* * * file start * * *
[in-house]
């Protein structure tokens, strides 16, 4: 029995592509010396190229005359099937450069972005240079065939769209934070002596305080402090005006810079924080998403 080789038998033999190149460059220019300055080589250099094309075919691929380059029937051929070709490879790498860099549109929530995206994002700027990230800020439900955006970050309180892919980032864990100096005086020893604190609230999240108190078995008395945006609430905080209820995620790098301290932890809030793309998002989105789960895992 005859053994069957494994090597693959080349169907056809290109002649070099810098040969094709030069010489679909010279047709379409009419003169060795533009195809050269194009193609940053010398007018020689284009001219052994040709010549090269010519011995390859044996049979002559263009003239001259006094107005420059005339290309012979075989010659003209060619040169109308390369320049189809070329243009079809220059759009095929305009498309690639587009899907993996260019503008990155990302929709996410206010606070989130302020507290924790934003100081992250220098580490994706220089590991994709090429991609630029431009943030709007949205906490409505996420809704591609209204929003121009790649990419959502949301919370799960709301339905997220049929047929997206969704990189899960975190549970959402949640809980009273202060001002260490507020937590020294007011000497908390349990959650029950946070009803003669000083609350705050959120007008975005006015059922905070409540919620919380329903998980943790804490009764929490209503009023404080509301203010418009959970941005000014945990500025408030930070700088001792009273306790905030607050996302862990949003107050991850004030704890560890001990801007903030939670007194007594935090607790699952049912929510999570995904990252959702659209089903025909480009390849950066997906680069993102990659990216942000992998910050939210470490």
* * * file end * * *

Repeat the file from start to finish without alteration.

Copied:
[in-house]
């Protein structure tokens, strides 16, 4: 029995592509010396190229005359099937450069972005240079065939769209934070002596305080402090005006810079924080998403 080789038998033999190149460059220019300055080589250099094309075919691929380059029937051929070709490879790498860099549109929530995206994002700027990230800020439900955006970050309180892919980032864990100096005086020893604190609230999240108190078995008395945006609430905080209820995620790098301290932890809030793309998002989105789960895992 005859053994069957494994090597693959080349169907056809290109002649070099810098040969094709030069010489679909010279047709379409009419003169060795533009195809050269194009193609940053010398007018020689284009001219052994040709010549090269010519011995390859044996049979002559263009003239001259006094107005420059005339290309012979075989010659003209060619040169109308390369320049189809070329243009079809220059759009095929305009498309690639587009899907993996260019503008990155990302929709996410206010606070989130302020507290924790934003100081992250220098580490994706220089590991994709090429991609630029431009943030709007949205906490409505996420809704591609209204929003121009790649990419959502949301919370799960709301339905997220049929047929997206969704990189899960975190549970959402949640809980009273202060001002260490507020937590020294007011000497908390349990959650029950946070009803003669000083609350705050959120007008975005006015059922905070409540919620919380329903998980943790804490009764929490209503009023404080509301203010418009959970941005000014945990500025408030930070700088001792009273306790905030607050996302862990949003107050991850004030704890560890001990801007903030939670007194007594935090607790699952049912929510999570995904990252959702659209089903025909480009390849950066997906680069993102990659990216942000992998910050939210470490």